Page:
She added that treating people with respect as well as acknowledging the input from every member of the organisation, whether it is time, assisting victims, going into the field or simply dropping off letters, people are more open to working with you when offered respect.
Working together as a collective would have seen the organisation growing in membership and other fronts. At 24, Primus was not only heading the organisation but also making representations on the Board of the Guyana Geology and Mines Commission (GGMC). The President of the organisation doesn’t see age as a factor in getting things done rather, it’s the conduct that counts.
She noted that “coming from a mining background, the ups and downs in mining really humbles you and it teaches you not to take anything for granted, when it comes to how you use your time, how you allot your finances, how you plan for your future because there is nothing that is certain or you can say well within the next five months this is what I am going to do. It’s different from when you are working a 9 to 5 job, when you have a fixed salary. One of the things that most miners can tell you during the down periods, you really have a sense of how genuine some people are and how genuine people aren’t”.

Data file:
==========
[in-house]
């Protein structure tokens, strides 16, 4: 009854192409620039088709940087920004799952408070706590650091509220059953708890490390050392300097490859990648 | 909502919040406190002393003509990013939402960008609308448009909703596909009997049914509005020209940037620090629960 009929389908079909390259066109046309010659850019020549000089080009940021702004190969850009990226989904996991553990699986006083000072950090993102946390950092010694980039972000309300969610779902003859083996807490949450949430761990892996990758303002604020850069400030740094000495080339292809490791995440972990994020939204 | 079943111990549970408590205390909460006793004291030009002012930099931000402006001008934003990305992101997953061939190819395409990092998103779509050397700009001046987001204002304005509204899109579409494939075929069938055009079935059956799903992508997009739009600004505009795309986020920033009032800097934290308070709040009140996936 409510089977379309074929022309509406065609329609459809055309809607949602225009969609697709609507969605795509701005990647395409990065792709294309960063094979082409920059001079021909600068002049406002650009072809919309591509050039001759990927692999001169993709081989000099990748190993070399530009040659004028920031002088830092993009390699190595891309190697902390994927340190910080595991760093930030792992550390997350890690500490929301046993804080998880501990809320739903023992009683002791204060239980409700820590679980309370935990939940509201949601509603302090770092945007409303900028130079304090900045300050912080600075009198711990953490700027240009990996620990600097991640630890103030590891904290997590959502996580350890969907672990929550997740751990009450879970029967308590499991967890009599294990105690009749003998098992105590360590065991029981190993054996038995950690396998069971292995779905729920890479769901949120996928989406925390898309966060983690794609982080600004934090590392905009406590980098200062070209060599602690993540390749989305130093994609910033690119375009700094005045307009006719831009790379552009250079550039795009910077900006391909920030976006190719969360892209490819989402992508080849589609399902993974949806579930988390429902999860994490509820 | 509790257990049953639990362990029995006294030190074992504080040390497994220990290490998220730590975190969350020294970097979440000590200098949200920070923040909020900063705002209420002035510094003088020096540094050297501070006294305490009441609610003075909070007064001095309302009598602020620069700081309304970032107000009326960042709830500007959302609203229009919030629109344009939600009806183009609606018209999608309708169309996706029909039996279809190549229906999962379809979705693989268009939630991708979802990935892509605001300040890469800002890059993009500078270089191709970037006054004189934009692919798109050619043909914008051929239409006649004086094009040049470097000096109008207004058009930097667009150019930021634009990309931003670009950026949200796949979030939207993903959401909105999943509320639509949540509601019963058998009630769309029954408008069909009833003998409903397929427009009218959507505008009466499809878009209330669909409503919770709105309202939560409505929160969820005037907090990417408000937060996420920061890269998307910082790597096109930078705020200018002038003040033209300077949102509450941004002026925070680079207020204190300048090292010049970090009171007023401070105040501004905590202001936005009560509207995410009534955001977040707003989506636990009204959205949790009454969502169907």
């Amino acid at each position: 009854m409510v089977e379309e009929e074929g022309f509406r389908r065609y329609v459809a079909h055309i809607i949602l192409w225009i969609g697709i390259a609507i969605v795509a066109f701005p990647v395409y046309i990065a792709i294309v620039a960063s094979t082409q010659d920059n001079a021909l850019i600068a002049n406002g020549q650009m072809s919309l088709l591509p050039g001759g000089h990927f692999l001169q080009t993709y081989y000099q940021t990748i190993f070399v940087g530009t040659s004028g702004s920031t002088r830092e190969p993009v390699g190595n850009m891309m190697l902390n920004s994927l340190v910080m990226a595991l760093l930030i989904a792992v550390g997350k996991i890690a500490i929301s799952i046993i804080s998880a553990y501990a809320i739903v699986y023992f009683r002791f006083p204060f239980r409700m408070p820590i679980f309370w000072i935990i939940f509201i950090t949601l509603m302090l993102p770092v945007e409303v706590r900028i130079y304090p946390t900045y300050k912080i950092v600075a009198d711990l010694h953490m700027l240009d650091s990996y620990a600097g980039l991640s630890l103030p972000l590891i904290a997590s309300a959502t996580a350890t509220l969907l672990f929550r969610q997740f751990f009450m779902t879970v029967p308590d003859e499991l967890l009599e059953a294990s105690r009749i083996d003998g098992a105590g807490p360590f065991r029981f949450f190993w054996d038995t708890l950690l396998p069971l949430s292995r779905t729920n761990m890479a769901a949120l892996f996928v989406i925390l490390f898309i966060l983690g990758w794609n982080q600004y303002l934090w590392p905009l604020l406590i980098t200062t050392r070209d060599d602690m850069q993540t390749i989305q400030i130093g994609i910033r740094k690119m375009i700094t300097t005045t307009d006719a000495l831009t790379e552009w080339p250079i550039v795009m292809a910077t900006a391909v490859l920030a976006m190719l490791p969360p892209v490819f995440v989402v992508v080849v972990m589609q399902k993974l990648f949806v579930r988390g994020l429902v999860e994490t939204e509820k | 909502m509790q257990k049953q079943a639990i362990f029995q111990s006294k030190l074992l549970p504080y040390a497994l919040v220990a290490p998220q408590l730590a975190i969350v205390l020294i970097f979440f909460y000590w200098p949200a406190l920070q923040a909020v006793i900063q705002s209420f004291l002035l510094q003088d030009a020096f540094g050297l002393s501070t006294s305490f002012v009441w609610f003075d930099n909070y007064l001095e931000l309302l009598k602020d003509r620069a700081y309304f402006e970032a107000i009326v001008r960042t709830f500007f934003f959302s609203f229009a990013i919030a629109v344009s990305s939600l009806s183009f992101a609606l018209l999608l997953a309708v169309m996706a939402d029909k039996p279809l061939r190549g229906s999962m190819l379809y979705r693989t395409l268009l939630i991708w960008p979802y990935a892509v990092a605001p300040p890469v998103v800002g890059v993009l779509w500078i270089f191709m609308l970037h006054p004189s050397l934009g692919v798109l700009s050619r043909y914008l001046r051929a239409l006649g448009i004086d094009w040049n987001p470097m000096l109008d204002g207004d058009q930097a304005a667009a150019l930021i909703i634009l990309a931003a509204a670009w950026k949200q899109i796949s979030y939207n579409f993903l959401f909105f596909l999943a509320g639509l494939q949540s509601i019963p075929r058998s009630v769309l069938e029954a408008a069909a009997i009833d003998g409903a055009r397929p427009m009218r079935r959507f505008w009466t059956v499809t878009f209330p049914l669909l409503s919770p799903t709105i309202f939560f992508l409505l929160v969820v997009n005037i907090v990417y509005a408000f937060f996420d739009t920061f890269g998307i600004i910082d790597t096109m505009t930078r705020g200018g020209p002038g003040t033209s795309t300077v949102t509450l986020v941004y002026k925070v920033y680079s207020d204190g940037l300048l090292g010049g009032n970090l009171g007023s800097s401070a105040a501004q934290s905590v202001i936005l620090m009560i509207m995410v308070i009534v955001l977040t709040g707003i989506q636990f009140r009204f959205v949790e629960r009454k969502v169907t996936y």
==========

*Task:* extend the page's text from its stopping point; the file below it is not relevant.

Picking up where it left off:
She was quick to highlight too that some jokes should not be taken for granted because people often say things that they want to say while joking around. That aside, the President is a fervent believer that other members of the organisation should get equal opportunity in terms of training, whether locally or internationally.